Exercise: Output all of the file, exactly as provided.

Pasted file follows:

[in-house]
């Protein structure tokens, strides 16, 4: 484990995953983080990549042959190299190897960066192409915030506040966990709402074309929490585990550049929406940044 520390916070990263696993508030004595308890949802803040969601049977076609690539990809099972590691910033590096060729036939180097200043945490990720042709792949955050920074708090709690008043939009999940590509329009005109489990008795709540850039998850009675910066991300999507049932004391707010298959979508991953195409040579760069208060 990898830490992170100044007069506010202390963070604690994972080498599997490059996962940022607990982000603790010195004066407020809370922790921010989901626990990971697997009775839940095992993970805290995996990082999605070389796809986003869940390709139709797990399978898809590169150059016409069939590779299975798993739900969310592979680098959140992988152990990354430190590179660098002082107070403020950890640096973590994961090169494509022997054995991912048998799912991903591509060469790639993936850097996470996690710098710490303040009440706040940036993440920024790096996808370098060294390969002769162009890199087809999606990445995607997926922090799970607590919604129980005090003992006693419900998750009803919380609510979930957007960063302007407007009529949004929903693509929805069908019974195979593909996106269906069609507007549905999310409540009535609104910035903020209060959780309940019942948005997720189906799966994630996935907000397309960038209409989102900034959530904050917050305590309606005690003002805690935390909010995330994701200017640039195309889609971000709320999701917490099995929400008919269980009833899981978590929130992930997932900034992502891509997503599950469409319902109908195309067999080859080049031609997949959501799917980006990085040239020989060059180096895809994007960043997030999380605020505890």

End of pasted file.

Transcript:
[in-house]
């Protein structure tokens, strides 16, 4: 484990995953983080990549042959190299190897960066192409915030506040966990709402074309929490585990550049929406940044 520390916070990263696993508030004595308890949802803040969601049977076609690539990809099972590691910033590096060729036939180097200043945490990720042709792949955050920074708090709690008043939009999940590509329009005109489990008795709540850039998850009675910066991300999507049932004391707010298959979508991953195409040579760069208060 990898830490992170100044007069506010202390963070604690994972080498599997490059996962940022607990982000603790010195004066407020809370922790921010989901626990990971697997009775839940095992993970805290995996990082999605070389796809986003869940390709139709797990399978898809590169150059016409069939590779299975798993739900969310592979680098959140992988152990990354430190590179660098002082107070403020950890640096973590994961090169494509022997054995991912048998799912991903591509060469790639993936850097996470996690710098710490303040009440706040940036993440920024790096996808370098060294390969002769162009890199087809999606990445995607997926922090799970607590919604129980005090003992006693419900998750009803919380609510979930957007960063302007407007009529949004929903693509929805069908019974195979593909996106269906069609507007549905999310409540009535609104910035903020209060959780309940019942948005997720189906799966994630996935907000397309960038209409989102900034959530904050917050305590309606005690003002805690935390909010995330994701200017640039195309889609971000709320999701917490099995929400008919269980009833899981978590929130992930997932900034992502891509997503599950469409319902109908195309067999080859080049031609997949959501799917980006990085040239020989060059180096895809994007960043997030999380605020505890």